This article was published before the November 13 terrorist attacks in Paris.

On a long-haul flight recently, I was jerked from the usual concerns over legroom and a power socket by a memory. I recalled the flight I had taken a few weeks after watching the Twin Towers of the World Trade Center collapse on television. It was an eerily quiet journey from London to Cape Town. I was in a state of mortal fear. But despite occasional grim reminders that terrorists can kill, my dread then seems foolish to me now.

Every violent death is an awful thing but there are many other ways to die a violent death, even in a rich country. Each year, one in 8,000 Americans kill themselves — and each year an American citizen has a one in 9,000 chance of dying in a motor vehicle accident, and a one in 20,000 chance of being a victim of murder or manslaughter. Even in 2001, the chance of an American being killed by a terrorist was less than one in 100,000. In more typical years the figure is one in 10 million. For Americans, terrorists are about as dangerous as lightning strikes.

These dry statistics do not diminish the anguish of those who have lost a loved one to a terrorist attack. Terrorism is no trivial thing; but losing a daughter to suicide or a son in a motorcycle accident is not trivial either, and it is something many more people must endure.

There are other costs to terrorism, deftly surveyed in Alan Krueger’s 2007 book, What Makes a Terrorist. In 2003, economists Alberto Abadie and Javier Gardeazabal published an estimate of what Eta’s terrorist campaign — which at the time had killed 800 people — might be doing to the economy of the Basque Country. Abadie and Gardeazabal estimated that the attacks had, over time, reduced the gross domestic product of the region by 10 per cent. A year later, Zvi Eckstein and Daniel Tsiddon applied a different method to a different country — Israel — but produced the same estimate of the costs: GDP down by 10 per cent because of terrorist attacks. If correct, these are very large costs. (Even the suspicion of an attack on a Russian passenger plane over Egypt — still unconfirmed as I write — is damaging the tourism industry in Sharm el-Sheikh.)

But it is less clear that the US economy has suffered much from terrorism, even from the enormity of 9/11. Official estimates were that the attack on Manhattan destroyed more than $13bn of office space and damaged almost $17bn more. Perhaps 75,000-100,000 jobs were lost in the immediate wake of the attack, particularly in travel and tourism. Yet the received wisdom — summarised in a 2005 book, Resilient City — is that New York bounced back rapidly, recovering the obvious economic losses within about a year. Rebuilding physical infrastructure took longer but in a city such as New York, buildings are demolished and replaced all the time. In the interim, people squeezed into tighter spaces, or companies rented space in suddenly empty hotels while things were sorted out. New York adapted.

This is encouraging and should not be entirely surprising. Natural disasters such as earthquakes can do far more damage, and economies recover from them, too. The classic study here is economist George Horwich’s analysis of the impact of the earthquake that devastated Kobe, Japan, in 1995. The earthquake destroyed 100,000 homes and made 300,000 people homeless. Yet 15 months after the disaster, Kobe’s manufacturing output was back to 98 per cent of pre-quake levels.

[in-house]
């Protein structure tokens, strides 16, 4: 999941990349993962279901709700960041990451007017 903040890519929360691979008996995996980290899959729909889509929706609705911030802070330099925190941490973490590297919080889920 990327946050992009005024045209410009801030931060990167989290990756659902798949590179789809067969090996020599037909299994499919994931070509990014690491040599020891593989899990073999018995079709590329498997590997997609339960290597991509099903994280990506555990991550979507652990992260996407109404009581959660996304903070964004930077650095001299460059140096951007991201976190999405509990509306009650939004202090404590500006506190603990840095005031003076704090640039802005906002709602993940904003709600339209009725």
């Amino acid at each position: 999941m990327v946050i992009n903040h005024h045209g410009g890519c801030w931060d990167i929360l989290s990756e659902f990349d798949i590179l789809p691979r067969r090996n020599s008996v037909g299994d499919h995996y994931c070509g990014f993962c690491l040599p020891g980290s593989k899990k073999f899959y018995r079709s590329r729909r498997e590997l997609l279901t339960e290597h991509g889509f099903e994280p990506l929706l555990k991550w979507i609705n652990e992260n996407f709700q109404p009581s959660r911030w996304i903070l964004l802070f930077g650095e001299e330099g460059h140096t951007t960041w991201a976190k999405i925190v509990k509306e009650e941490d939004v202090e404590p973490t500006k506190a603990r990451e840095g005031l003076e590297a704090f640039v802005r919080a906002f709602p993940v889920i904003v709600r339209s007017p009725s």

The recovery was not complete: there was no serious effort to resurrect industries that were already under pressure from foreign competition, such as the plastic shoe business. But many of the industries that were flourishing before the disaster were flourishing again in time.

Perhaps the true impact of terrorism is psychological — the clue is in the name. A few months after 9/11, a small plane flew into the Pirelli Tower in Milan. The news that this was not a terrorist attack provoked widespread relief. That relief (which I shared) is strange. The Pirelli crash killed three people; knowing that the crash was an accident does not make them any less dead. But it makes their deaths less unsettling.

. . .

There have been attempts to measure the psychological impact of terrorism. One plausible finding, from a team led by psychologist Roxane Cohen Silver, is that 60 per cent of Americans suffered some symptoms of anxiety in the weeks immediately following the 9/11 attacks — but that figure soon ebbed to 30 per cent within two months and 10 per cent within half a year. The attack seems to have had the same effect on the American psyche as it did on the New York economy: a severe but transitory impact.

Despite all the evidence that even the most grotesque acts of terrorism have a transitory effect, it remains a popular tactic. The reason for that is perhaps best summarised in Eric Frank Russell’s 1957 novel, Wasp, about a terrorist. The title refers to the tale of a tiny wasp, armed with a sting it does not even use, causing the deaths of four people. They’re in a car; the driver, agitated by the wasp, crashes and kills them all.

The terrorists’ best hope lies in provoking an overreaction. Too often, they succeed.

Written for and first published at ft.com.

Undercover Economist

When wishful thinking becomes wasteful

‘The simplest explanation for lengthy disputes? That people misperceive their chances of winning’

From a purely rational perspective, costly arguments are puzzling. A divorce case that goes to court, an industrial dispute that leads to a strike, even the extreme case of a war — all these things are, to put it in the mildest possible terms, a waste.